With respondents saying they would like a separate study in their homes, it appears that more people want their homes to cater to both their professional and personal lives.
And the governments recently announced Homebuilder grants, it’s expected more Australians will be considering a major renovation to upgrade their home to better meet their needs, or even starting a new home build to cater for their changing lifestyle.
The survey also revealed that Australian home owners are less likely to prefer high-density living in a post-pandemic world, with 77 per cent saying they would now prefer to live in a house because of COVID-19.
This is compared with 22 per cent who sought a home in an inner-city or urban area back in 2019, according to the Westpac 2019 Home Ownership Report.
Is this the start of the resurgence of the quarter acre block? That was the great Aussie dream post world war 2 and this virus seems to have awakened our awareness to close proximity living. Has convenience to location all of a sudden been replaced by convenience of home & work style choices?
And when you consider the infection rates and death toll overseas, particularly in European countries like Italy, where it very accustomed for all generations of 1 family to live under 1 roof and interact socially, maybe this has been the reality check for Australians to reconsider their living and lifestyle choices?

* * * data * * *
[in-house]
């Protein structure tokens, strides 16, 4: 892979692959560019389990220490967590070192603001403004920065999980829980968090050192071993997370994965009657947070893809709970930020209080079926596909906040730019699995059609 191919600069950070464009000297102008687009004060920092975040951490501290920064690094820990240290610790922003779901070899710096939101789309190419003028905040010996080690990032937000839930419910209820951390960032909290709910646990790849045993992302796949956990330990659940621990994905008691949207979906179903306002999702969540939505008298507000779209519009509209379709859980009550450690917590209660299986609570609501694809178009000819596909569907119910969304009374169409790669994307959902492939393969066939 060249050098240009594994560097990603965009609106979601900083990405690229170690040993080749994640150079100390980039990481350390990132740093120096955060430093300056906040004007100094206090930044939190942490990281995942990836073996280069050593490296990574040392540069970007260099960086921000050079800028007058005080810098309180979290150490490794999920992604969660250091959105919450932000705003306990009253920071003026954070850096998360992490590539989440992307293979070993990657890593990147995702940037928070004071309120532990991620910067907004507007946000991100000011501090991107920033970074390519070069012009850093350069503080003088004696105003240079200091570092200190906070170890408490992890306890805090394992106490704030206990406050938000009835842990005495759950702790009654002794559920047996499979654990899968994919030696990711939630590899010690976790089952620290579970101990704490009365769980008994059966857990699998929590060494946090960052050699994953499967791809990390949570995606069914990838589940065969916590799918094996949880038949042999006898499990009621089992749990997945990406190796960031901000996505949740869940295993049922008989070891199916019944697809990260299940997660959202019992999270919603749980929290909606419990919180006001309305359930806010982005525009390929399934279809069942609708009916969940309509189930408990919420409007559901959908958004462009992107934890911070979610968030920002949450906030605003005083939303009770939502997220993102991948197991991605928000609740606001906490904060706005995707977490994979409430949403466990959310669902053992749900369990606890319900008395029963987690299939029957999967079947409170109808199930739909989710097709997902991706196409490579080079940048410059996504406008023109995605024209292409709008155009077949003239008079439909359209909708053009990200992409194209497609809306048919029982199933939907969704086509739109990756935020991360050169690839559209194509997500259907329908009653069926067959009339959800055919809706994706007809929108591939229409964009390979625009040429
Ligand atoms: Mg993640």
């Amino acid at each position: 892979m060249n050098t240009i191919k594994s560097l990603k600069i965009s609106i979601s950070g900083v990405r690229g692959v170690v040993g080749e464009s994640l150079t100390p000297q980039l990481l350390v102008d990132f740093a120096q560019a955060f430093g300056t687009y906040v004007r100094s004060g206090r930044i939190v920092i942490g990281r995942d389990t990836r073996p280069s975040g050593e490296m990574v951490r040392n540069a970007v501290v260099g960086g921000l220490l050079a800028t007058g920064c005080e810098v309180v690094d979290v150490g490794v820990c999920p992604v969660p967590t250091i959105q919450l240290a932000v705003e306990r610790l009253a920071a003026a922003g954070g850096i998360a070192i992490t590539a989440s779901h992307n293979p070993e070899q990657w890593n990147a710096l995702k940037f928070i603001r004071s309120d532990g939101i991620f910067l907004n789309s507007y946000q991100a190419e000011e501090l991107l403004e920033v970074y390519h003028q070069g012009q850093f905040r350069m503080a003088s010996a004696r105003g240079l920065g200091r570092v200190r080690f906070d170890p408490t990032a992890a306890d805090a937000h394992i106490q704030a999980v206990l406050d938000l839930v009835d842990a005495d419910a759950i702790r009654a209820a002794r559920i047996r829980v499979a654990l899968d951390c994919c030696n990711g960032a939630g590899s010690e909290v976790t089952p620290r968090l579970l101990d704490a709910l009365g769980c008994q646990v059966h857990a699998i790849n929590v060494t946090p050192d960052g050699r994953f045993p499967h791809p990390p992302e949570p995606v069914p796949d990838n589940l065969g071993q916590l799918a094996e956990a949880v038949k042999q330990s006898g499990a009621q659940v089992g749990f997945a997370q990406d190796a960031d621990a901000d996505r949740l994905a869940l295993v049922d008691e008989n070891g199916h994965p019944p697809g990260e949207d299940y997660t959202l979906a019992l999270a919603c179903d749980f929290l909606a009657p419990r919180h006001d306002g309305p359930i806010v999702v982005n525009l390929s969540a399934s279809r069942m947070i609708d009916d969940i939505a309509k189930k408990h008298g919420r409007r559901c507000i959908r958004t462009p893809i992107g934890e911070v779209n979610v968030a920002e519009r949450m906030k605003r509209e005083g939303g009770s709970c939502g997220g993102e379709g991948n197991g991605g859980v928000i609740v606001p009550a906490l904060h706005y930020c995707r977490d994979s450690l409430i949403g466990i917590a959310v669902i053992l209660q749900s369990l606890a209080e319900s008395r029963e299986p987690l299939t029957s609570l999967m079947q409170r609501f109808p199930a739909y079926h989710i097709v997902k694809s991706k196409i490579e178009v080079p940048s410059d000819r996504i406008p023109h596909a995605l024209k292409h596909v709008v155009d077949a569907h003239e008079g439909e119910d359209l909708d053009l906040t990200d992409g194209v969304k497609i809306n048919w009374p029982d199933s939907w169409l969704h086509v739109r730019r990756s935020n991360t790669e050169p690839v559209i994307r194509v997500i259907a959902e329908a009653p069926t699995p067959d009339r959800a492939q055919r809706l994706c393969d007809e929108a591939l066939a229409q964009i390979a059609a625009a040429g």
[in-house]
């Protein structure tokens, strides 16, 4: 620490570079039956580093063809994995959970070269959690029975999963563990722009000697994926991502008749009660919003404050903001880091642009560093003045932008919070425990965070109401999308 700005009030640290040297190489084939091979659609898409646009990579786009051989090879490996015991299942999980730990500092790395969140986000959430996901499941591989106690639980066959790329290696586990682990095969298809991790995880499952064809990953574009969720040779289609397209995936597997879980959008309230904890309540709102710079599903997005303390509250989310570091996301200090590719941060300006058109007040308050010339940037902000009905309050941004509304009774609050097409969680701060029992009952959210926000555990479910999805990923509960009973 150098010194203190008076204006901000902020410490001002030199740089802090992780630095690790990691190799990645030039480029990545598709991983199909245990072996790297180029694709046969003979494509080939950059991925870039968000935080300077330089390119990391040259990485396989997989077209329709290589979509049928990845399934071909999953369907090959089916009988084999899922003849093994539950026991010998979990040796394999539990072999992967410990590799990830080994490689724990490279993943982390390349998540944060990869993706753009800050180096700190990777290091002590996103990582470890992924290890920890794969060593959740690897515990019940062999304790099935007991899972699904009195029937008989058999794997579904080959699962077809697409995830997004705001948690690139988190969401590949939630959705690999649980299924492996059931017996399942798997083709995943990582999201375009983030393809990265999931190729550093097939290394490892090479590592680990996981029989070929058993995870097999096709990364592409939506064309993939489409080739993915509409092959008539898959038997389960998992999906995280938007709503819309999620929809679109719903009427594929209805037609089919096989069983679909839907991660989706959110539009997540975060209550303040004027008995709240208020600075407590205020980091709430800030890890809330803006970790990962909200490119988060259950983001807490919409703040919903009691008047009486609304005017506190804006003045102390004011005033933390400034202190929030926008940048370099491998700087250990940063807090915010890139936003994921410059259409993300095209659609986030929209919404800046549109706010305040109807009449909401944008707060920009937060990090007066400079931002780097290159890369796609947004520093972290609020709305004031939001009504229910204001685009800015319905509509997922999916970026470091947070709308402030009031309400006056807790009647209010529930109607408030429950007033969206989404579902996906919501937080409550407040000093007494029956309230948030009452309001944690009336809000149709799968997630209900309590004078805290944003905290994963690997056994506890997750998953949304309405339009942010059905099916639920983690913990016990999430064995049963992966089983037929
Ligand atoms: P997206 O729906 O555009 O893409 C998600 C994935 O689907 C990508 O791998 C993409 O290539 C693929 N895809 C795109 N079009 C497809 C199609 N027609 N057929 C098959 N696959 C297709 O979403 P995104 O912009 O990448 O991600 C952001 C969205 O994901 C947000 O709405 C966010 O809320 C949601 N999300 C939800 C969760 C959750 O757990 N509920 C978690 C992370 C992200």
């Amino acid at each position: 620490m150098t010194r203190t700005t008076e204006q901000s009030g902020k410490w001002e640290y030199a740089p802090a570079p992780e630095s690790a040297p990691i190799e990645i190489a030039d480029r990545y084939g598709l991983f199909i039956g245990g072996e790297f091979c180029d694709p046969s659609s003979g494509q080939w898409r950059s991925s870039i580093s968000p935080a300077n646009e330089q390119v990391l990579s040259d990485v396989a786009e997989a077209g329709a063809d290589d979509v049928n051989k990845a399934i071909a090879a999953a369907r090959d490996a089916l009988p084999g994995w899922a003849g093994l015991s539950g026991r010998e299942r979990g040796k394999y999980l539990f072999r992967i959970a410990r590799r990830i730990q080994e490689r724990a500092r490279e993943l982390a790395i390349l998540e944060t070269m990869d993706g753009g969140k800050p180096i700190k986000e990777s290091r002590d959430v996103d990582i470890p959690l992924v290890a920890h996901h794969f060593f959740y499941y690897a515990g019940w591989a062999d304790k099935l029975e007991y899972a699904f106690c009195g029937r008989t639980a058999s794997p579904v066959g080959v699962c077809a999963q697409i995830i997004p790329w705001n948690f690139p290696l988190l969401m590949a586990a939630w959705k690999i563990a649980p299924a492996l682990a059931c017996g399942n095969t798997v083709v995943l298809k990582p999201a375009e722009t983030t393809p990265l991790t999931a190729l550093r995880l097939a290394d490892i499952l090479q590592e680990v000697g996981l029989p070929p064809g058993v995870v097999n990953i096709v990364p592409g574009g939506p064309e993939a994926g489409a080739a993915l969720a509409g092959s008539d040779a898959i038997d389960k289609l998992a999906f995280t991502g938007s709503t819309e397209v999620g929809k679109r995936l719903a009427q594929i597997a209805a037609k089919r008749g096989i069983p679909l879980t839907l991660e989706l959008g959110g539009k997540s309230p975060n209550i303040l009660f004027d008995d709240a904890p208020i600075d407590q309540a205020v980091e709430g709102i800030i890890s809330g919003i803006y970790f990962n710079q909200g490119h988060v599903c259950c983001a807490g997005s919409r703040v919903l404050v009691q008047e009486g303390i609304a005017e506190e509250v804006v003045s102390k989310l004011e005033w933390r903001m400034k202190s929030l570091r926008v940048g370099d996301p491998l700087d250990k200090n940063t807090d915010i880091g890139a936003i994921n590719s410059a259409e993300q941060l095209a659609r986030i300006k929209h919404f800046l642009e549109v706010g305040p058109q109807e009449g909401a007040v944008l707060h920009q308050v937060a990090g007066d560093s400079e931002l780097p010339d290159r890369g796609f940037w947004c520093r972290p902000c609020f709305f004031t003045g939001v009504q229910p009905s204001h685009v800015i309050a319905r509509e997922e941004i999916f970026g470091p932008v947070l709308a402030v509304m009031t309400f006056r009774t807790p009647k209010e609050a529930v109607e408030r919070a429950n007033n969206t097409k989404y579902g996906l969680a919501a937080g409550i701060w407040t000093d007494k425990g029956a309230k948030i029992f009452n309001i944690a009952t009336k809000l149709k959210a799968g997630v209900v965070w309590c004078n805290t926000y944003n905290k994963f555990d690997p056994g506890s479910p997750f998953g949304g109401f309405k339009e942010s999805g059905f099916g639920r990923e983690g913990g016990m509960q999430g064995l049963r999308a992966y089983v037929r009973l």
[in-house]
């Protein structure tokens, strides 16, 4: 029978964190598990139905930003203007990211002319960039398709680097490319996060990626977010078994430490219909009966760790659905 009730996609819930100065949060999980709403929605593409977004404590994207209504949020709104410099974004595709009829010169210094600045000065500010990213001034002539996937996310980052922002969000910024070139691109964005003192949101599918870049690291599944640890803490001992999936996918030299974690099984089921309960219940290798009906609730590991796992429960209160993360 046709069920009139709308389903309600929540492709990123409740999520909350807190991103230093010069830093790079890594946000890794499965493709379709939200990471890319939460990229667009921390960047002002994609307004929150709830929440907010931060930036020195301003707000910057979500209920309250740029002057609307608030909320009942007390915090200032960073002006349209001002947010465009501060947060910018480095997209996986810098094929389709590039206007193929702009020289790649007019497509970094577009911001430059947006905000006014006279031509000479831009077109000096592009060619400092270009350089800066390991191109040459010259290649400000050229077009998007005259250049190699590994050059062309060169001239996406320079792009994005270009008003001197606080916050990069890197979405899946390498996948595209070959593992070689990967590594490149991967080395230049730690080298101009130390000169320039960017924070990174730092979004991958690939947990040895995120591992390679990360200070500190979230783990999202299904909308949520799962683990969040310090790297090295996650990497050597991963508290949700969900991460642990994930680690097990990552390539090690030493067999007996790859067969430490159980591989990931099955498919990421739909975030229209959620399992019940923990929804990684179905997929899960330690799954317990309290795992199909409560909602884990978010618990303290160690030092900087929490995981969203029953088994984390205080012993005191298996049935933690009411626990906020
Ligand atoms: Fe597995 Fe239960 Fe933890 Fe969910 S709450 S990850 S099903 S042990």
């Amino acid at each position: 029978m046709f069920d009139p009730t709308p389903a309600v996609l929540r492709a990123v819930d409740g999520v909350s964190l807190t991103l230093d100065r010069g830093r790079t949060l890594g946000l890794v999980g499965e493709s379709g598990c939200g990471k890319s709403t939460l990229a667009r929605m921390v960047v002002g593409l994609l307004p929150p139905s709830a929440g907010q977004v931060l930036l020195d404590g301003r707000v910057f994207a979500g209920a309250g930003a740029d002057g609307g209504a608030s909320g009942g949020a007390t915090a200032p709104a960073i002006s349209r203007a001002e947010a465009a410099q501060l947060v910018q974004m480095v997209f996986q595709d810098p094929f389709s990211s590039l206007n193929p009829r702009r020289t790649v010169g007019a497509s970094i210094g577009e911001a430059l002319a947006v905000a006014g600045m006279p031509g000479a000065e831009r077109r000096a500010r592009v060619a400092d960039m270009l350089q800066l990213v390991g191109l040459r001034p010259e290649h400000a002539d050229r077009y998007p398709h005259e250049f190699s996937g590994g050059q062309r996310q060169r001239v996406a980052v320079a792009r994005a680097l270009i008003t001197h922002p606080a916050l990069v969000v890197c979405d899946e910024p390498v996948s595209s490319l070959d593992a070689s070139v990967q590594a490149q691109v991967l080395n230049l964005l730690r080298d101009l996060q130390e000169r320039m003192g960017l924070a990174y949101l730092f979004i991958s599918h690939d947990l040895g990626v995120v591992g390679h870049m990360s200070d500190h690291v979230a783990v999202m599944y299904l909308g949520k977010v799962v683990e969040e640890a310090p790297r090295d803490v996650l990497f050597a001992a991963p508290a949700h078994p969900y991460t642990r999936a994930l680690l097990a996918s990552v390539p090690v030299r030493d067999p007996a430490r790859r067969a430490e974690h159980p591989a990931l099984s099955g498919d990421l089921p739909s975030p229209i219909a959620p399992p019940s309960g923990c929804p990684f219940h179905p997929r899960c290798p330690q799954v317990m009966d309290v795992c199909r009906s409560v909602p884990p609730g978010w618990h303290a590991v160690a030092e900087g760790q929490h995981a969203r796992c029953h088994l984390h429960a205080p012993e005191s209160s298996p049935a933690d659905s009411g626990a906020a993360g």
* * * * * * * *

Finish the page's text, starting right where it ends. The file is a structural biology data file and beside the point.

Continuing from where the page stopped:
And with the searches in the 1st half of 2020 coming up looking for the 3 main things of outdoor areas, a broadband connection and then a gym, the pendulum has turned in the 6 months to 31st of December as shown here:-
The home study has leapt to the most searched, then an outdoor area and a pool now becoming more desirable than earlier in the pandemic.
We have seen, during Covid-19, low auction and clearance rates. This has largely been due to a lack of vendors listing properties. Ultimately a lack of supply has led to these statistics and due to social distancing and inability to undertake home inspections, this has all been major factors and contributors to a slowly declining housing market.
Earlier in the pandemic, outdoor space was front of mind for house hunters.